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Wednesday, 13 August 2014

The Trango Towers, Karakoram, Pakistan


These are truly extraordinary rock pinnacles in the Karakoram range, on a narrow mountain ridge flanked by glaciers.  The bedrock is apparently granite, but the real reason for the survival of the pinnacles must have something to do with intense vertical downcutting by glaciers over millions of years, combined with efficient evacuation of rock debris and maybe a minimal production of slabs and larger clasts by periglacial processes.  What is remarkable is the lack of screes -- and in most upland areas screes do of course mask many of the lower slopes of peaks like these.  Some types of granite just break down into sandy debris -- maybe that has something to do with it.  And this area is rather arid too.  An interesting geomorphological dilemma.......

From Wikipedia:

The Trango Towers are a group of tall granite spikes located on the north side of the Baltoro Glacier, in Baltistan, a region of the Gilgit-Baltistan territory in northern Pakistan. They are part of the Baltoro Muztagh, a sub-range of the Karakoram range. The Towers offer some of the largest cliffs and most challenging rock climbing in the world. The highest point in the group is the summit of Great Trango Tower at 6,286 m (20,608 ft). The east face of the Great Trango Tower features the world's greatest nearly vertical drop.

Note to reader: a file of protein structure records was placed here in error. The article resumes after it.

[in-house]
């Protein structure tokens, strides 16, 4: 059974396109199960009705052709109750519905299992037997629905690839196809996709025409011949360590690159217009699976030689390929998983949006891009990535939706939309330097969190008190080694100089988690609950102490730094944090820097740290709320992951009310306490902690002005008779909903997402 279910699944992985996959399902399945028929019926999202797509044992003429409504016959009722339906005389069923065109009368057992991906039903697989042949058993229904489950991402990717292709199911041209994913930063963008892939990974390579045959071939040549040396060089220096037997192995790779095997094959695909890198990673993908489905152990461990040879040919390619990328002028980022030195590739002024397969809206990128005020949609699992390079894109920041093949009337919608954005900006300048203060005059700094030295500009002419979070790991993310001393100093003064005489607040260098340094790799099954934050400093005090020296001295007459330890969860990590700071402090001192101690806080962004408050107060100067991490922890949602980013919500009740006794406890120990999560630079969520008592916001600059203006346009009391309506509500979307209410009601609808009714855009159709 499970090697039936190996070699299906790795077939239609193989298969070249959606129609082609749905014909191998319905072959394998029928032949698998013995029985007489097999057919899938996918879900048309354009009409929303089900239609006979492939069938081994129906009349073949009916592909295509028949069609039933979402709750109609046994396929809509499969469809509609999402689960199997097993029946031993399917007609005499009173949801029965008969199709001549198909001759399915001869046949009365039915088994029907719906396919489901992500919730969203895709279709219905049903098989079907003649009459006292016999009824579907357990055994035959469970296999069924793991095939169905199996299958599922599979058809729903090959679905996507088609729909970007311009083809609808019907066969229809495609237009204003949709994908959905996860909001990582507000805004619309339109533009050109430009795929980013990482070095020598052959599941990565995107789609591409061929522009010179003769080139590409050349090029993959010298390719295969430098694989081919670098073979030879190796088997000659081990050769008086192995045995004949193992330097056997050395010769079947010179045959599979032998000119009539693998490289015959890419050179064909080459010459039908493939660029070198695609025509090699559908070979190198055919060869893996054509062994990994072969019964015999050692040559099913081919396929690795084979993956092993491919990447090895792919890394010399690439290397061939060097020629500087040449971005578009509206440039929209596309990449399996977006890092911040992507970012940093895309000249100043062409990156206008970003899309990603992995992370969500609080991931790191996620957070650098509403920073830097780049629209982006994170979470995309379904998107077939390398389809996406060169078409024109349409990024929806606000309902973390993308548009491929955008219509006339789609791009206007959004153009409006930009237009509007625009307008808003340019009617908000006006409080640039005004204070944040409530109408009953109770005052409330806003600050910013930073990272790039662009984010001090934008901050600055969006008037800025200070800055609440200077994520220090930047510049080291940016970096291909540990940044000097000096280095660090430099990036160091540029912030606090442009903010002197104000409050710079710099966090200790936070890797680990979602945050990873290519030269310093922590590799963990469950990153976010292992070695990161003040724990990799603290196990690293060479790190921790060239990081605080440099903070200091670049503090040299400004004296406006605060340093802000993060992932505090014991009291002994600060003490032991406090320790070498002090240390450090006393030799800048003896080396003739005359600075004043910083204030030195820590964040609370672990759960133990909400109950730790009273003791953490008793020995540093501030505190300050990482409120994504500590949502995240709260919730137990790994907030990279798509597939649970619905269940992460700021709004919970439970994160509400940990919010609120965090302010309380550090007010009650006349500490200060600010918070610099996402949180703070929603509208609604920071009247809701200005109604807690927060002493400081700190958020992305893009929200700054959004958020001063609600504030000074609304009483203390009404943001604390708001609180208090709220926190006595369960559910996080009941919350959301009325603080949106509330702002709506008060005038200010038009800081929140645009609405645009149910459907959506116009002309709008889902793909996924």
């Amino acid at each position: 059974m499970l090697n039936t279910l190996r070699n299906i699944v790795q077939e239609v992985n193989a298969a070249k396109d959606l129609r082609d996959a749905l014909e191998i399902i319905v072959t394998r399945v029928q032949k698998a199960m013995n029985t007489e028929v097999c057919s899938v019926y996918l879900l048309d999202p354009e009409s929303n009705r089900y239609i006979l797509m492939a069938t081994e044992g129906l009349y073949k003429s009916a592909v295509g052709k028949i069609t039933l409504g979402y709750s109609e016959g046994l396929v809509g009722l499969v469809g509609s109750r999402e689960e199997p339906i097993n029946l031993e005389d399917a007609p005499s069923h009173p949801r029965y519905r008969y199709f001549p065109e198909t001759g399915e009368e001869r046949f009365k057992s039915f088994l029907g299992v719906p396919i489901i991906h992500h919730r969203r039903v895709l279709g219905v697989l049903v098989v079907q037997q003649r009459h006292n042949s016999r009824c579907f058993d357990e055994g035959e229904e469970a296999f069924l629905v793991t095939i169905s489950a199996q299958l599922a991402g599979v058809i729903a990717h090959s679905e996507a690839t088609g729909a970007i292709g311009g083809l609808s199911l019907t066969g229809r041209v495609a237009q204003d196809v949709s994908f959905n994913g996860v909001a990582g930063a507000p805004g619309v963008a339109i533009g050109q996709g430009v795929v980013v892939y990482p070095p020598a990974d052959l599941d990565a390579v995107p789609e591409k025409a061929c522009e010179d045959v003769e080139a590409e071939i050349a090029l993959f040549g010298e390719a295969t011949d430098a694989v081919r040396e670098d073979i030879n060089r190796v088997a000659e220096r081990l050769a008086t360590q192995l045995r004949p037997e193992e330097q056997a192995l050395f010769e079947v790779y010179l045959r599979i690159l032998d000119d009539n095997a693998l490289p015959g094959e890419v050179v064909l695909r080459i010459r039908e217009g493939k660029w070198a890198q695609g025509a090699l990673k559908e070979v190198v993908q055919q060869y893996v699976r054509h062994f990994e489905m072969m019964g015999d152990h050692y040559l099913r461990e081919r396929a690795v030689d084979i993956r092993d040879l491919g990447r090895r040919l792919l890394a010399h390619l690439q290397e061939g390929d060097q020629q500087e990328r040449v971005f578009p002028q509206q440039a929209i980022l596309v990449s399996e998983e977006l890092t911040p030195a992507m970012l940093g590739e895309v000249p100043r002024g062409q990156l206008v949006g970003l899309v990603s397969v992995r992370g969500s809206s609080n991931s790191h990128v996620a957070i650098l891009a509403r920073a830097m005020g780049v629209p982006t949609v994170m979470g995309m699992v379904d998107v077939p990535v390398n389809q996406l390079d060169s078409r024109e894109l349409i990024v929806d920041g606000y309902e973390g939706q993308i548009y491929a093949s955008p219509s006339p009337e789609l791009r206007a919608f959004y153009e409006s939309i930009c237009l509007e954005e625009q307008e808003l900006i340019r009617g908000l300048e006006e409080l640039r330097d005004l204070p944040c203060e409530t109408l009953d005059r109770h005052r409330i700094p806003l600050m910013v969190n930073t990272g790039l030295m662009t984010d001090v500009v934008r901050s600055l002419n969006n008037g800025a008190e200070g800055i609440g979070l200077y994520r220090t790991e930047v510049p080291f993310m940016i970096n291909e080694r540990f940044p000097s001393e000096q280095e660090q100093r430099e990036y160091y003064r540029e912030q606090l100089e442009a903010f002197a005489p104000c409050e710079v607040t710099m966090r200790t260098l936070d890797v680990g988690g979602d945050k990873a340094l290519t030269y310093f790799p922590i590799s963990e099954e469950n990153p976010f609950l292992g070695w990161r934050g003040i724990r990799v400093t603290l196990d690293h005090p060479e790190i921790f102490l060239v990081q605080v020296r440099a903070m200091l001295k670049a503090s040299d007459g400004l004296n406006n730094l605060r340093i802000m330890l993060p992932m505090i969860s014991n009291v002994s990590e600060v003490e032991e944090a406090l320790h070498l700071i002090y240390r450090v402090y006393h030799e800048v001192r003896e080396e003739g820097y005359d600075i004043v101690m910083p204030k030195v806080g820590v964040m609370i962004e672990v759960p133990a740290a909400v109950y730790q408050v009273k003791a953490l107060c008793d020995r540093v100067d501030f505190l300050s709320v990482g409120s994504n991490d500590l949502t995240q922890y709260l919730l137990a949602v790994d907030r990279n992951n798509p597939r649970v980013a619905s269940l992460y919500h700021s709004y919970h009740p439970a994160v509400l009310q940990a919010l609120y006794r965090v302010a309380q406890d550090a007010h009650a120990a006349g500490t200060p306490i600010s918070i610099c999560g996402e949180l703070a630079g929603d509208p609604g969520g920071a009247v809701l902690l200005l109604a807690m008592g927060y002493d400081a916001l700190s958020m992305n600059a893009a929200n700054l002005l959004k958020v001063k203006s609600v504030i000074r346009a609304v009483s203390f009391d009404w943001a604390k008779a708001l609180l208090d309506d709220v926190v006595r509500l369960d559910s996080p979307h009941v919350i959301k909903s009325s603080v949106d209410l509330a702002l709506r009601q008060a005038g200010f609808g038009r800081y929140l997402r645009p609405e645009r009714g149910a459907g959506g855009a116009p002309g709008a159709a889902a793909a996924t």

Structure of the group

All of the Trango Towers lie on a ridge, trending northwest-southeast, between the Trango Glacier on the west and the Dunge Glacier on the east. Great Trango itself is a large massif, with four identifiable summits: Main (6,286 m), South or Southwest (circa 6,250 m), East (6,231 m), and West (6,223 m). It is a complex combination of steep snow/ice gullies, steeper rock faces, and vertical to overhanging headwalls, topped by a snowy ridge system.

Just northwest of Great Trango is the Trango Tower (6,239 m), often called "Nameless Tower". This is a very large, pointed, rather symmetrical spire which juts 1000 m out of the ridgeline. North of Trango Tower is a smaller rock spire known as "Trango Monk." To the north of this feature, the ridge becomes less rocky and loses the large granite walls that distinguish the Trango Towers group and make them so attractive to climbers; however the summits do get higher. These summits are not usually considered part of the Trango Towers group, though they share the Trango name. Trango II (6,327 m) lies northwest of the Monk, and the highest summit on the ridge, Trango Ri (6,363 m), lies northwest of Trango II.

Just southeast of Great Trango (really a part of its southeast ridge) is the Trango Pulpit (6,050m), whose walls present similar climbing challenges to those of Great Trango itself. Further to the south is Trango Castle (5,753 m), the last large peak along the ridge before the Baltoro Glacier.

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